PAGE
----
Written by: Brian K. Vaughan
Art by: Cliff Chiang
Colors by: Matthew Wilson
Published: April 5th 2016
Publisher: Image Comics
Genre(s): Science Fiction, Adventure
Length: 144 pages
Paper Girls feels like a forgotten 1980s adventure that piles on the subversive twists. They don’t make movies like that anymore, let alone ones this weird.
I think the technical term here is “box office poison,” and yet I’d love to see Paper Girls up on the big screen. It begs for the kind of lovingly nostalgic adaptation that could only work with modern special effects and sensibilities.
Erin is a paper girl in the small town of Stony Stream, Ohio. Her story begins on the morning of November 1st, which is known in her profession as “Hell Night” thanks to all the teenaged trick-or-treaters still humming on stolen sugar highs.
When Erin runs into three other girls on the same route, they team up to stay safe during the night, but run into something far more sinister than marauding teenagers. Things only get weirder from there.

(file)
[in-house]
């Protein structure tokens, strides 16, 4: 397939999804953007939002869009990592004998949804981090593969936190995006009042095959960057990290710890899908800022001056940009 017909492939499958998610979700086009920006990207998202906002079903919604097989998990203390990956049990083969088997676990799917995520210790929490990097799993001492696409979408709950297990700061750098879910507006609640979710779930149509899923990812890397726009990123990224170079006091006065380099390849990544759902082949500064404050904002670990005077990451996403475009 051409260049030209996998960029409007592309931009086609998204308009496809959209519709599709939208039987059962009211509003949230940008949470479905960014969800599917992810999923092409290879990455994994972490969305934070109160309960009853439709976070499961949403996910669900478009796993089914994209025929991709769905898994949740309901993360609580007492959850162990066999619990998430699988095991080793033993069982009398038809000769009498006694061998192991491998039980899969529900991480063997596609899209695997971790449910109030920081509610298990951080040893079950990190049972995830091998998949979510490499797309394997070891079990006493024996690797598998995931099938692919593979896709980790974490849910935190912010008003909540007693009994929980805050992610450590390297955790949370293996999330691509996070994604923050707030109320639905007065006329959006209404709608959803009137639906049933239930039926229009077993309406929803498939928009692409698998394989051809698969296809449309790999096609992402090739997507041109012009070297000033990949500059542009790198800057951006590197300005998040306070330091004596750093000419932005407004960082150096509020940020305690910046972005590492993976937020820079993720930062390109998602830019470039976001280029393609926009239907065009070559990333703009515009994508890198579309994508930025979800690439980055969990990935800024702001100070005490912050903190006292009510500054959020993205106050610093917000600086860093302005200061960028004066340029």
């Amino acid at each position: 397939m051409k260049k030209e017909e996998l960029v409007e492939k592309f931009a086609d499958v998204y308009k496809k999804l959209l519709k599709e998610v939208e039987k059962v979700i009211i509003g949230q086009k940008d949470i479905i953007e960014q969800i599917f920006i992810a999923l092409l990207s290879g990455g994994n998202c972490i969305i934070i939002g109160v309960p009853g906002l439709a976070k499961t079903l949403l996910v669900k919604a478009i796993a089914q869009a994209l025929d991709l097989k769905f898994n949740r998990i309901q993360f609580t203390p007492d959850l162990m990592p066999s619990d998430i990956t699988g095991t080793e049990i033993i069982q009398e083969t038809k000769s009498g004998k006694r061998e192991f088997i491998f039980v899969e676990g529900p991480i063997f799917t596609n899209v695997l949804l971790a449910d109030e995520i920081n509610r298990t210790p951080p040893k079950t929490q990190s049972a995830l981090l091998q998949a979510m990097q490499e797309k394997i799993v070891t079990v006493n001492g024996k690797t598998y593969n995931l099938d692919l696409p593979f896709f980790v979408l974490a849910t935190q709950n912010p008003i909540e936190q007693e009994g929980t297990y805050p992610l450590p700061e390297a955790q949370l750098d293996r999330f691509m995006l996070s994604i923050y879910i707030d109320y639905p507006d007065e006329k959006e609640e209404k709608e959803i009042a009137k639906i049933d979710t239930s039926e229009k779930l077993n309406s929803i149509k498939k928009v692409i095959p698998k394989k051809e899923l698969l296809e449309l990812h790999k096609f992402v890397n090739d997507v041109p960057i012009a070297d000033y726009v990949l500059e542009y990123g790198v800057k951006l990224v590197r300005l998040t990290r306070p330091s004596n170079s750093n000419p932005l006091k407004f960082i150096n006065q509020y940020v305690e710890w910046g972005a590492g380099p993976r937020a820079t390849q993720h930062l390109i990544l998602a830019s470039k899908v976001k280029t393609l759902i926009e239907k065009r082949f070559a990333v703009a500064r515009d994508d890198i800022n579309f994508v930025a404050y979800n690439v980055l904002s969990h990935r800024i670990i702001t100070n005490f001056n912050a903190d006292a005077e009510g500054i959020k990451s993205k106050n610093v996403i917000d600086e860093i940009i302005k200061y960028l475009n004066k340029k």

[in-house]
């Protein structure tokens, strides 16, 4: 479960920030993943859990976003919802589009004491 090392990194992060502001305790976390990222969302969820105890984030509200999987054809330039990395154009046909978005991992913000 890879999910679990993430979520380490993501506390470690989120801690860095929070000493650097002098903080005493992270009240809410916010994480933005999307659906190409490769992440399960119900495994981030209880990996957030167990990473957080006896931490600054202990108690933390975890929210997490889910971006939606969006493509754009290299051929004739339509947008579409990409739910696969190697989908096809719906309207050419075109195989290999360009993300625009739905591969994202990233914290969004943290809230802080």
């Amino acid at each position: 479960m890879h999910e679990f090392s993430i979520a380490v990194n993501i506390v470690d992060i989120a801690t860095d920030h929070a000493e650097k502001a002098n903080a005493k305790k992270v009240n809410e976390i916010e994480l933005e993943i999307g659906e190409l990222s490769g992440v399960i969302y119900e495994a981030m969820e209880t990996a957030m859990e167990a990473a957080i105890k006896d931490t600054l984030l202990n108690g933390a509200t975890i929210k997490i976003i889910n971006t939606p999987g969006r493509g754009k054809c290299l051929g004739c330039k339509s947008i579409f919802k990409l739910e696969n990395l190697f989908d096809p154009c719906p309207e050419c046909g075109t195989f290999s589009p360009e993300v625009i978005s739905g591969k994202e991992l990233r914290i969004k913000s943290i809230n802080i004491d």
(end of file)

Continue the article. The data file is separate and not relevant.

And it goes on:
If you enjoy Vaughan’s work on Saga, you’ll recognize the same bizarre sensibilities here. What starts off like a throwback to Spielberg at the height of the eighties quickly collides with Vaughan’s surrealist sci-fi tendencies, and shit gets weird.
I’m still not entirely sure what is going on in the story at the end of the first volume, but it definitely grabbed me and made me want to keep reading. As soon as I finished issue five, I bought the next issue at full price and am seriously considering subscribing to the series on Comixology.
My only real criticism of the book is that the girls don’t get much character development. Erin is a good girl. Mac is a cynical rebel. KJ and Tiffany are… present? Somehow the book still works despite hanging on archetypical characters with little to no depth.
That said, that lack of depth could be a major turnoff if you aren’t a fan of Vaughan’s brand of weirdness. My hope is that future issues flesh out the characters a bit more, but either way I’m hooked.
Full disclosure: I received a free review copy of this book from Net Galley.